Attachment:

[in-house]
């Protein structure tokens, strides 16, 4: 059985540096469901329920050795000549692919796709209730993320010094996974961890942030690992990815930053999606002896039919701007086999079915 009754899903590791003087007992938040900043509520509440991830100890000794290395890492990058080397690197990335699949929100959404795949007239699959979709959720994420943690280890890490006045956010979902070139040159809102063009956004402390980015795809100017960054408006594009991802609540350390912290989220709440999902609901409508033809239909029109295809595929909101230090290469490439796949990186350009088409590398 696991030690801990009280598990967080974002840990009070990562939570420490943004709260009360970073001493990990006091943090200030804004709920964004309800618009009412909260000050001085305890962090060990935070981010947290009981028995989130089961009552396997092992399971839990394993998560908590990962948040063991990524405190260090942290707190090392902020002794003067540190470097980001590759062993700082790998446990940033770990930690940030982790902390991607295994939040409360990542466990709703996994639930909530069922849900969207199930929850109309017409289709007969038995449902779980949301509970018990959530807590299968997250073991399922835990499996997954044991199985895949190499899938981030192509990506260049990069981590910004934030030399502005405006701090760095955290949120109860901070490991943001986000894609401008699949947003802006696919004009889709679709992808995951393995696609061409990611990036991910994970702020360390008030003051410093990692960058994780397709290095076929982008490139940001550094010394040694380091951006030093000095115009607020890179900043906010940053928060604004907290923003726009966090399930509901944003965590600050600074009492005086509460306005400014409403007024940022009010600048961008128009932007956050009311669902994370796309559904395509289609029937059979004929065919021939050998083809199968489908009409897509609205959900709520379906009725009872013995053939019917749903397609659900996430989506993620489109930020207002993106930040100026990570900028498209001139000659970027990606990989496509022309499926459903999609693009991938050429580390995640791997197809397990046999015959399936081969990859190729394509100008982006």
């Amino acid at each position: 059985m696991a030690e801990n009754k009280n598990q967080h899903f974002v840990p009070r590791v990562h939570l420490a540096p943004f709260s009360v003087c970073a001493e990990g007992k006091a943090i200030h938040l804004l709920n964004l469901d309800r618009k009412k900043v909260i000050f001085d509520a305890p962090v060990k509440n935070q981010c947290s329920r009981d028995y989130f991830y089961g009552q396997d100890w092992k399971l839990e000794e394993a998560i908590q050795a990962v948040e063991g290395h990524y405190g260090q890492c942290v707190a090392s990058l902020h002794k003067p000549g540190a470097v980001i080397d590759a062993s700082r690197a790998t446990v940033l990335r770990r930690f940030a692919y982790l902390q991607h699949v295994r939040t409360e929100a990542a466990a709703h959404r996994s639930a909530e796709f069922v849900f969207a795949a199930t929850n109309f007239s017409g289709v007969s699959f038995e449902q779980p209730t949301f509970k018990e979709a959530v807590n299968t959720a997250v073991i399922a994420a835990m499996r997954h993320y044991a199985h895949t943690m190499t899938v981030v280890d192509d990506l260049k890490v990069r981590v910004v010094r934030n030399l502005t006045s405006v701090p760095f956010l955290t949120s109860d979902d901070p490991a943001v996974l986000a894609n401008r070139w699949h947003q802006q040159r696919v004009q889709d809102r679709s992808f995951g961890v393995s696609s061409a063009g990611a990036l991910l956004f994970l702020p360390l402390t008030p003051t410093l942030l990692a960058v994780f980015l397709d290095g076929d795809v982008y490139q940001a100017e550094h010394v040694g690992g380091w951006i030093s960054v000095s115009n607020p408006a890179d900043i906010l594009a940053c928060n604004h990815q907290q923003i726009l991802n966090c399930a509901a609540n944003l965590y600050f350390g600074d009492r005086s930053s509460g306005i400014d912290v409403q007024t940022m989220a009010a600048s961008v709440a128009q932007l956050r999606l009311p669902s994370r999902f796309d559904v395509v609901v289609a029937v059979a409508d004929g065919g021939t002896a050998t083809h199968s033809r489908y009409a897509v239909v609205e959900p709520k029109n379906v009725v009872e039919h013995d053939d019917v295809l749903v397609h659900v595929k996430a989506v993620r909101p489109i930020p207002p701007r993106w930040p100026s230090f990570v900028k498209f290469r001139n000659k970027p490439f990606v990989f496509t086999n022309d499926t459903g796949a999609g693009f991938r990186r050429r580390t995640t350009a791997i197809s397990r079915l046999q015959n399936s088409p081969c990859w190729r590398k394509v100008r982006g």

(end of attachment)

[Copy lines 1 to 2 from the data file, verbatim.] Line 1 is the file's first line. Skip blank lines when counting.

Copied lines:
[in-house]
């Protein structure tokens, strides 16, 4: 059985540096469901329920050795000549692919796709209730993320010094996974961890942030690992990815930053999606002896039919701007086999079915 009754899903590791003087007992938040900043509520509440991830100890000794290395890492990058080397690197990335699949929100959404795949007239699959979709959720994420943690280890890490006045956010979902070139040159809102063009956004402390980015795809100017960054408006594009991802609540350390912290989220709440999902609901409508033809239909029109295809595929909101230090290469490439796949990186350009088409590398 696991030690801990009280598990967080974002840990009070990562939570420490943004709260009360970073001493990990006091943090200030804004709920964004309800618009009412909260000050001085305890962090060990935070981010947290009981028995989130089961009552396997092992399971839990394993998560908590990962948040063991990524405190260090942290707190090392902020002794003067540190470097980001590759062993700082790998446990940033770990930690940030982790902390991607295994939040409360990542466990709703996994639930909530069922849900969207199930929850109309017409289709007969038995449902779980949301509970018990959530807590299968997250073991399922835990499996997954044991199985895949190499899938981030192509990506260049990069981590910004934030030399502005405006701090760095955290949120109860901070490991943001986000894609401008699949947003802006696919004009889709679709992808995951393995696609061409990611990036991910994970702020360390008030003051410093990692960058994780397709290095076929982008490139940001550094010394040694380091951006030093000095115009607020890179900043906010940053928060604004907290923003726009966090399930509901944003965590600050600074009492005086509460306005400014409403007024940022009010600048961008128009932007956050009311669902994370796309559904395509289609029937059979004929065919021939050998083809199968489908009409897509609205959900709520379906009725009872013995053939019917749903397609659900996430989506993620489109930020207002993106930040100026990570900028498209001139000659970027990606990989496509022309499926459903999609693009991938050429580390995640791997197809397990046999015959399936081969990859190729394509100008982006």